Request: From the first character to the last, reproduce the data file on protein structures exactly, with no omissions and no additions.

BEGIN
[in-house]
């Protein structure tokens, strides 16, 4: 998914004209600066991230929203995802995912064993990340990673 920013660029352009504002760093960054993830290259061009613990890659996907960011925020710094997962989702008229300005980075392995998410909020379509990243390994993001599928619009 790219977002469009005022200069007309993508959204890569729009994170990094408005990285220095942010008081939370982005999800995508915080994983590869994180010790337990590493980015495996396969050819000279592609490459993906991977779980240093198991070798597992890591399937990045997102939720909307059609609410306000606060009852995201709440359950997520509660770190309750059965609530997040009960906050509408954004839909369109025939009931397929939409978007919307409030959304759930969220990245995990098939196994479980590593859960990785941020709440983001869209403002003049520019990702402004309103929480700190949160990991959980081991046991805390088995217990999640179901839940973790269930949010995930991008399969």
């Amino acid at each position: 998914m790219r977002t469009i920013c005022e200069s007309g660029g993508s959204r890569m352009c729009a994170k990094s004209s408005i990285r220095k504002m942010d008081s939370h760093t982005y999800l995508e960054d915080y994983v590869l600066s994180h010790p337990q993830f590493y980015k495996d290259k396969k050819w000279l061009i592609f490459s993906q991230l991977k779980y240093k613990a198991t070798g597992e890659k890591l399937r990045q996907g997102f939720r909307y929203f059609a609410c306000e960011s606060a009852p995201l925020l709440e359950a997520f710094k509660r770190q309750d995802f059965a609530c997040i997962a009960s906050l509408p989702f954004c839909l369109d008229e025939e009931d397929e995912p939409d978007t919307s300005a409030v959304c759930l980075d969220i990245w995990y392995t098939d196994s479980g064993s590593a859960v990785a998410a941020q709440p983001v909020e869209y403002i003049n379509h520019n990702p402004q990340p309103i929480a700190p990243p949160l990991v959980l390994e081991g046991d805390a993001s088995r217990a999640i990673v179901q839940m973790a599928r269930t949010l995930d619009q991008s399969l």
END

[in-house]
């Protein structure tokens, strides 16, 4: 998914004209600066991230929203995802995912064993990340990673 920013660029352009504002760093960054993830290259061009613990890659996907960011925020710094997962989702008229300005980075392995998410909020379509990243390994993001599928619009 790219977002469009005022200069007309993508959204890569729009994170990094408005990285220095942010008081939370982005999800995508915080994983590869994180010790337990590493980015495996396969050819000279592609490459993906991977779980240093198991070798597992890591399937990045997102939720909307059609609410306000606060009852995201709440359950997520509660770190309750059965609530997040009960906050509408954004839909369109025939009931397929939409978007919307409030959304759930969220990245995990098939196994479980590593859960990785941020709440983001869209403002003049520019990702402004309103929480700190949160990991959980081991046991805390088995217990999640179901839940973790269930949010995930991008399969």
């Amino acid at each position: 998914m790219r977002t469009i920013c005022e200069s007309g660029g993508s959204r890569m352009c729009a994170k990094s004209s408005i990285r220095k504002m942010d008081s939370h760093t982005y999800l995508e960054d915080y994983v590869l600066s994180h010790p337990q993830f590493y980015k495996d290259k396969k050819w000279l061009i592609f490459s993906q991230l991977k779980y240093k613990a198991t070798g597992e890659k890591l399937r990045q996907g997102f939720r909307y929203f059609a609410c306000e960011s606060a009852p995201l925020l709440e359950a997520f710094k509660r770190q309750d995802f059965a609530c997040i997962a009960s906050l509408p989702f954004c839909l369109d008229e025939e009931d397929e995912p939409d978007t919307s300005a409030v959304c759930l980075d969220i990245w995990y392995t098939d196994s479980g064993s590593a859960v990785a998410a941020q709440p983001v909020e869209y403002i003049n379509h520019n990702p402004q990340p309103i929480a700190p990243p949160l990991v959980l390994e081991g046991d805390a993001s088995r217990a999640i990673v179901q839940m973790a599928r269930t949010l995930d619009q991008s399969l």